Billionaire investor Charlie Munger compares crypto to a venereal disease — and says the US should ban it

Billionaire investor Charlie Munger compares crypto to a venereal disease — and says the US should ban it
Charlie Munger.CNBC
  • Charlie Munger compared crypto to a venereal disease during Daily Journal's annual meeting.
  • Warren Buffett's right-hand man said crypto appeals to criminals and should be banned.

Billionaire investor Charlie Munger compared cryptocurrencies to sexually transmitted infections, and said he was proud to not own the digital assets, during Daily Journal's annual meeting on Wednesday.

"I certainly didn't invest in crypto. I'm proud of the fact I've avoided it," the newspaper publisher's chairman said. "It's like some venereal disease or something."

Warren Buffett's 98-year-old business partner, who is the vice-chairman of Berkshire Hathaway, said crypto should have been outlawed in the US, and once again praised China for clamping down on it.

"I wish it had been banned immediately, and I admire the Chinese for banning it. I think they were right and we've been wrong to allow it," Munger said.

The billionaire investor said some people welcome crypto due to its usefulness in crimes like extortions, kidnappings, and tax evasion. He said it was crazy that everyone wants to create their own cryptocurrency, and called the rampant speculating on coins a "wretched excess."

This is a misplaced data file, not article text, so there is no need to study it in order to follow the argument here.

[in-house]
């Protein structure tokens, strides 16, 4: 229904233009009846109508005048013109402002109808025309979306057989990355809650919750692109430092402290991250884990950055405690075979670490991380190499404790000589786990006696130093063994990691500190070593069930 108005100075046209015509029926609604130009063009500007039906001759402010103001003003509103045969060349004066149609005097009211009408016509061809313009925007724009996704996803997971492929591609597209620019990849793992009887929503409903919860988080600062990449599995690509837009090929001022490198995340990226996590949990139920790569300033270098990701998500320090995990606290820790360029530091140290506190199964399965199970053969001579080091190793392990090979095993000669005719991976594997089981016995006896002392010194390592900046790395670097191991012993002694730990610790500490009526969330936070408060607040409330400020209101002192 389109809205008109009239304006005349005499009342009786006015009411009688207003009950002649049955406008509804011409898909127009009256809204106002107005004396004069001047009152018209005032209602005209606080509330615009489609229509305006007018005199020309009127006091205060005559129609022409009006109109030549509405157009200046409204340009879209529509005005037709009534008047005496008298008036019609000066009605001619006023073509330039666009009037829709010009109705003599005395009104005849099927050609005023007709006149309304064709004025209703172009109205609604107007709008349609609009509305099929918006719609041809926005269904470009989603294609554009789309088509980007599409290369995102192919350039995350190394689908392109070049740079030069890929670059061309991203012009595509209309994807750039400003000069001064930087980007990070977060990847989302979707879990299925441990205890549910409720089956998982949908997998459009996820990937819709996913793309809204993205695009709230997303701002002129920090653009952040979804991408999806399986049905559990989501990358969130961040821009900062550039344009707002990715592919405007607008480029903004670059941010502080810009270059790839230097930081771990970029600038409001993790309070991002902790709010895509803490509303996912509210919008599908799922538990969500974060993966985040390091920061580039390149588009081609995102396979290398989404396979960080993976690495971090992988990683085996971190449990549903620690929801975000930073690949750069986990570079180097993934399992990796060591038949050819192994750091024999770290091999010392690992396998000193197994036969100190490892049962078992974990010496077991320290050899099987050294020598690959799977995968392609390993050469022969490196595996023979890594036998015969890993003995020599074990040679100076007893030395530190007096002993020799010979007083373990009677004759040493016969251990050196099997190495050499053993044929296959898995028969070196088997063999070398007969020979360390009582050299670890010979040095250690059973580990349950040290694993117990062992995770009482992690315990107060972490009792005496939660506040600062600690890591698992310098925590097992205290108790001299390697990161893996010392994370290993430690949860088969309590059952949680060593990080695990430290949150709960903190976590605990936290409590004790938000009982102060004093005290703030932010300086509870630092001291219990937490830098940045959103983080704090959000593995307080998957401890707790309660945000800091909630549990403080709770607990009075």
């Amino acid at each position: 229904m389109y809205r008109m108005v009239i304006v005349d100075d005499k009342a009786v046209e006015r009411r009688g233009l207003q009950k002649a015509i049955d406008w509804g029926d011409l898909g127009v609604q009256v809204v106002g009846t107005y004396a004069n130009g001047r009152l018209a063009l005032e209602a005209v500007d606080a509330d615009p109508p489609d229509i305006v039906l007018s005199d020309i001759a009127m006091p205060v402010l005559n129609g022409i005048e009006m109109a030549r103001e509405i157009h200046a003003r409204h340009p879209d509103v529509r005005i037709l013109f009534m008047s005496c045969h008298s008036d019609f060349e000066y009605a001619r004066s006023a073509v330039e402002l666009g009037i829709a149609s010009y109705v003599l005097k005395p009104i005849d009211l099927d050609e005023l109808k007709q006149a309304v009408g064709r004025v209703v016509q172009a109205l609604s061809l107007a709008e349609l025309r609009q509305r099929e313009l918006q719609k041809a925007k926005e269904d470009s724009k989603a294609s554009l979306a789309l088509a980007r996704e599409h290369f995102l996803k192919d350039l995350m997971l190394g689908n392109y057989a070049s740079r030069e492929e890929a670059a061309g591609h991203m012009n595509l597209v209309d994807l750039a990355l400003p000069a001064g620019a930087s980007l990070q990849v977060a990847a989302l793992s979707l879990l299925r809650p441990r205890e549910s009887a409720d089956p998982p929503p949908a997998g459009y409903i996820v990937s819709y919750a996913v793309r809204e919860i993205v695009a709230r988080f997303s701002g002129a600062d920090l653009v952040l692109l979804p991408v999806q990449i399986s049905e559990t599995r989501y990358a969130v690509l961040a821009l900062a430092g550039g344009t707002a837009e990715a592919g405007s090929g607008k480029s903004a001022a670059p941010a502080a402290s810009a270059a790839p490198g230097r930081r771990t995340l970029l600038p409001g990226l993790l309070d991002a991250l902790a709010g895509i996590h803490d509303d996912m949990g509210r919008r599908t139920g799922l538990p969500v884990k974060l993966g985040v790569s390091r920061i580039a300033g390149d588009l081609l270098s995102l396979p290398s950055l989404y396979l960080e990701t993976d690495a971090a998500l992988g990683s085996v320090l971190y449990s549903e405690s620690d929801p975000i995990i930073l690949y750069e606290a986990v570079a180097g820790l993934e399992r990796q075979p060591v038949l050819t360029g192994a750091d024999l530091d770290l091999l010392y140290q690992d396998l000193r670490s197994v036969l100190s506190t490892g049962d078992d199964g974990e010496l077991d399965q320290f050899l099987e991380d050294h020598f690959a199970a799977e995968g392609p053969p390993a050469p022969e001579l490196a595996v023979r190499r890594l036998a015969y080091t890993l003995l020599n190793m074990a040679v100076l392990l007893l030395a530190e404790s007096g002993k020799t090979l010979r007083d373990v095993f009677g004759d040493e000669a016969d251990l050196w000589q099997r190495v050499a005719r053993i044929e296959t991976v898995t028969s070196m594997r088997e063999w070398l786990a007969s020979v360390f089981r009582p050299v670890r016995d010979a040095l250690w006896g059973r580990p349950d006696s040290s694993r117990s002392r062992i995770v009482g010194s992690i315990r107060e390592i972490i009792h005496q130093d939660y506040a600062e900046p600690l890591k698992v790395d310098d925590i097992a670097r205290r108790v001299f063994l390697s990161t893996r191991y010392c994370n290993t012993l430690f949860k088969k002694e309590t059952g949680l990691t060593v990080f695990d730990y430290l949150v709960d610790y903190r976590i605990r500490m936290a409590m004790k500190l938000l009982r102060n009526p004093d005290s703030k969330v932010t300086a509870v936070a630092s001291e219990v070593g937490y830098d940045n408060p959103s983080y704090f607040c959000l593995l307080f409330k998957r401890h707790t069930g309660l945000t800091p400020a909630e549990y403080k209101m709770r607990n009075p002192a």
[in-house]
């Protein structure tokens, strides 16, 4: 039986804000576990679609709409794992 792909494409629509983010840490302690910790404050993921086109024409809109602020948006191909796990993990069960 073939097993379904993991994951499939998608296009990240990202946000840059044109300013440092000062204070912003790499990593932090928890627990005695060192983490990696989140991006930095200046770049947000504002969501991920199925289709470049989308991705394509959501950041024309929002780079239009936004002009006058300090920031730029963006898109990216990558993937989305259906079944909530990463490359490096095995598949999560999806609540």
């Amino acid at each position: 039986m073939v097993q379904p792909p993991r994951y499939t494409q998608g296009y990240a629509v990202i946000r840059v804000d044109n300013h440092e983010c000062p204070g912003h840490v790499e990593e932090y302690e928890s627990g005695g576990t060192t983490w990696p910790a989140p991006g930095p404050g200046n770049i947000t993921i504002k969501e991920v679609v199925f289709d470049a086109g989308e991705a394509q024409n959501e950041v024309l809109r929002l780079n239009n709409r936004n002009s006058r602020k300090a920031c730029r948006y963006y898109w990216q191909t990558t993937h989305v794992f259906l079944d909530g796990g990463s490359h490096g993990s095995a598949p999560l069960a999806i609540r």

However, Munger was more receptive to the idea of a Central Bank Digital Currency (CBDC) from the Federal Reserve, noting that money is already transmitted digitally between bank accounts.

"We've got a digital currency already, it's called a bank account. The banks are all integrated into the Federal Reserve system," he said.

Munger has been a vocal critic of crypto in the past and called out people involved in it. He has said before that he wouldn't want anyone involved in crypto to marry into his family.

"I just regard it as beneath contempt," he said during the Wednesday meeting.

Cryptocurrencies boomed last year, attracting both retail and institutional investors, and they hit an overall market capitalization of near $3 trillion in November 2021, according to CoinMarketCap data. But it has since fallen to $1.9 trillion after digital currencies slumped alongside stocks in January.